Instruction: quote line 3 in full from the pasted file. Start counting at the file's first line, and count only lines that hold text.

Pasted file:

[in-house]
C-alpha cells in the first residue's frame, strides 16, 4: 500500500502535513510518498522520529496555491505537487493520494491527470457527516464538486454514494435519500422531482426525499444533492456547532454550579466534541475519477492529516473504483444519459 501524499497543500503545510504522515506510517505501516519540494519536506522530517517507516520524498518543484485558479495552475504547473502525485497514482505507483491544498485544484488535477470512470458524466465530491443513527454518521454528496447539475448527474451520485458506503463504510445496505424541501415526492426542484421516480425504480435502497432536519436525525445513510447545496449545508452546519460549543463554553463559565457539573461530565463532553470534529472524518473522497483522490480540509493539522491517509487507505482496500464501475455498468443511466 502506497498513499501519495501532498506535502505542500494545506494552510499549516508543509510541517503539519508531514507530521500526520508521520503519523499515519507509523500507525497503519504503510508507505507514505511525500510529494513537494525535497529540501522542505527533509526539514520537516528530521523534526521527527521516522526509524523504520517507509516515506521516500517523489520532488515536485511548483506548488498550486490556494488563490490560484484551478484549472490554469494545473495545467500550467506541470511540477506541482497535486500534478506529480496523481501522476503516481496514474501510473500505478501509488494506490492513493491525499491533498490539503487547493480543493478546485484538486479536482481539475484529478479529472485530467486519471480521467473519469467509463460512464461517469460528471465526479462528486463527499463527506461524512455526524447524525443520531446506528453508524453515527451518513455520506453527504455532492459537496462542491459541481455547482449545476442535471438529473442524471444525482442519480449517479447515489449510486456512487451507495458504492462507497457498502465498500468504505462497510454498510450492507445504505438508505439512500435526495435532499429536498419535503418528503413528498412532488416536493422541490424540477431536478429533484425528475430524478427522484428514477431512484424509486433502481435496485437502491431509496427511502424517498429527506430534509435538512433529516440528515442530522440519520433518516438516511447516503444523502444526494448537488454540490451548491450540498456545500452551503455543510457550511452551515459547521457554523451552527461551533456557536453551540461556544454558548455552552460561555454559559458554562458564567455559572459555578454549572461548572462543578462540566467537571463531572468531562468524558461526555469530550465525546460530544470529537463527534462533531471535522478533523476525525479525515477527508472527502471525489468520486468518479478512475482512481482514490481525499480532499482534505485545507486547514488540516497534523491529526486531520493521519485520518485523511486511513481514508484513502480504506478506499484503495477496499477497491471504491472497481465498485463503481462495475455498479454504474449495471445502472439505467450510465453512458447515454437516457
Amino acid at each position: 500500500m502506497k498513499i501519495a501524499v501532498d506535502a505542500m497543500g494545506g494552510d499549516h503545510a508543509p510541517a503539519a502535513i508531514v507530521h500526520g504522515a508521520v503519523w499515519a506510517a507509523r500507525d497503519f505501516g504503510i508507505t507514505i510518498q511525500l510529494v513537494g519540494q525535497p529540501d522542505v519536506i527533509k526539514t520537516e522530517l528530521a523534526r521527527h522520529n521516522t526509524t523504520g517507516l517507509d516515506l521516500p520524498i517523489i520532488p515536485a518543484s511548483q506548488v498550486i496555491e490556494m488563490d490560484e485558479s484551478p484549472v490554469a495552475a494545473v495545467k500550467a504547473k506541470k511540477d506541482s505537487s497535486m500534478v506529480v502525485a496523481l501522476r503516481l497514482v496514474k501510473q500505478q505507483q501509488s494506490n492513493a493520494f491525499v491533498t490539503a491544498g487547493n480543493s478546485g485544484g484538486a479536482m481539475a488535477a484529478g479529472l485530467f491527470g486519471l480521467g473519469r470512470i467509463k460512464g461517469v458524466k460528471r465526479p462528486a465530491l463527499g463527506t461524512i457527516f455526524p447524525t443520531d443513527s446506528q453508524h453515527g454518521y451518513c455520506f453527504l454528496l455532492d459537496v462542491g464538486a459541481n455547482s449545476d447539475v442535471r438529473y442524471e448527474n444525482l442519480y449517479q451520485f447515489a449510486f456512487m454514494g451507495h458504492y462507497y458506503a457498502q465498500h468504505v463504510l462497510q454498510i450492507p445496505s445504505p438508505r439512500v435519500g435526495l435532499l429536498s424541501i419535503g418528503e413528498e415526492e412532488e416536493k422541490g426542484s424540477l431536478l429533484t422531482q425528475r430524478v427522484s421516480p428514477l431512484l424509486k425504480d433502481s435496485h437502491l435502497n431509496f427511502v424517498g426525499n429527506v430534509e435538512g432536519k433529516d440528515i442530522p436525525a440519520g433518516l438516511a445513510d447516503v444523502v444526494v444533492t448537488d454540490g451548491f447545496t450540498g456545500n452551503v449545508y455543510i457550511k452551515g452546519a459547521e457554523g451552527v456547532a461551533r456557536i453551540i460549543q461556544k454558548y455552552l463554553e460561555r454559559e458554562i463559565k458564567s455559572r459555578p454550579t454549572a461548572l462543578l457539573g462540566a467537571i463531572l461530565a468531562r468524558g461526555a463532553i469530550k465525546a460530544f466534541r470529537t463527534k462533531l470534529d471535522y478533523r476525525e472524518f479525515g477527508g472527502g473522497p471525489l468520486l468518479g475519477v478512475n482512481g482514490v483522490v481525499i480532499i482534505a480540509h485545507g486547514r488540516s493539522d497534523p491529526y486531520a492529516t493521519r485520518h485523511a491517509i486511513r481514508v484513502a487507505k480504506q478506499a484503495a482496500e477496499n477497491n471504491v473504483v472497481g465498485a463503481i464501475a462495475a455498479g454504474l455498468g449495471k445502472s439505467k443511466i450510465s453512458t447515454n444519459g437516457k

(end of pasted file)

Amino acid at each position: 500500500m502506497k498513499i501519495a501524499v501532498d506535502a505542500m497543500g494545506g494552510d499549516h503545510a508543509p510541517a503539519a502535513i508531514v507530521h500526520g504522515a508521520v503519523w499515519a506510517a507509523r500507525d497503519f505501516g504503510i508507505t507514505i510518498q511525500l510529494v513537494g519540494q525535497p529540501d522542505v519536506i527533509k526539514t520537516e522530517l528530521a523534526r521527527h522520529n521516522t526509524t523504520g517507516l517507509d516515506l521516500p520524498i517523489i520532488p515536485a518543484s511548483q506548488v498550486i496555491e490556494m488563490d490560484e485558479s484551478p484549472v490554469a495552475a494545473v495545467k500550467a504547473k506541470k511540477d506541482s505537487s497535486m500534478v506529480v502525485a496523481l501522476r503516481l497514482v496514474k501510473q500505478q505507483q501509488s494506490n492513493a493520494f491525499v491533498t490539503a491544498g487547493n480543493s478546485g485544484g484538486a479536482m481539475a488535477a484529478g479529472l485530467f491527470g486519471l480521467g473519469r470512470i467509463k460512464g461517469v458524466k460528471r465526479p462528486a465530491l463527499g463527506t461524512i457527516f455526524p447524525t443520531d443513527s446506528q453508524h453515527g454518521y451518513c455520506f453527504l454528496l455532492d459537496v462542491g464538486a459541481n455547482s449545476d447539475v442535471r438529473y442524471e448527474n444525482l442519480y449517479q451520485f447515489a449510486f456512487m454514494g451507495h458504492y462507497y458506503a457498502q465498500h468504505v463504510l462497510q454498510i450492507p445496505s445504505p438508505r439512500v435519500g435526495l435532499l429536498s424541501i419535503g418528503e413528498e415526492e412532488e416536493k422541490g426542484s424540477l431536478l429533484t422531482q425528475r430524478v427522484s421516480p428514477l431512484l424509486k425504480d433502481s435496485h437502491l435502497n431509496f427511502v424517498g426525499n429527506v430534509e435538512g432536519k433529516d440528515i442530522p436525525a440519520g433518516l438516511a445513510d447516503v444523502v444526494v444533492t448537488d454540490g451548491f447545496t450540498g456545500n452551503v449545508y455543510i457550511k452551515g452546519a459547521e457554523g451552527v456547532a461551533r456557536i453551540i460549543q461556544k454558548y455552552l463554553e460561555r454559559e458554562i463559565k458564567s455559572r459555578p454550579t454549572a461548572l462543578l457539573g462540566a467537571i463531572l461530565a468531562r468524558g461526555a463532553i469530550k465525546a460530544f466534541r470529537t463527534k462533531l470534529d471535522y478533523r476525525e472524518f479525515g477527508g472527502g473522497p471525489l468520486l468518479g475519477v478512475n482512481g482514490v483522490v481525499i480532499i482534505a480540509h485545507g486547514r488540516s493539522d497534523p491529526y486531520a492529516t493521519r485520518h485523511a491517509i486511513r481514508v484513502a487507505k480504506q478506499a484503495a482496500e477496499n477497491n471504491v473504483v472497481g465498485a463503481i464501475a462495475a455498479g454504474l455498468g449495471k445502472s439505467k443511466i450510465s453512458t447515454n444519459g437516457k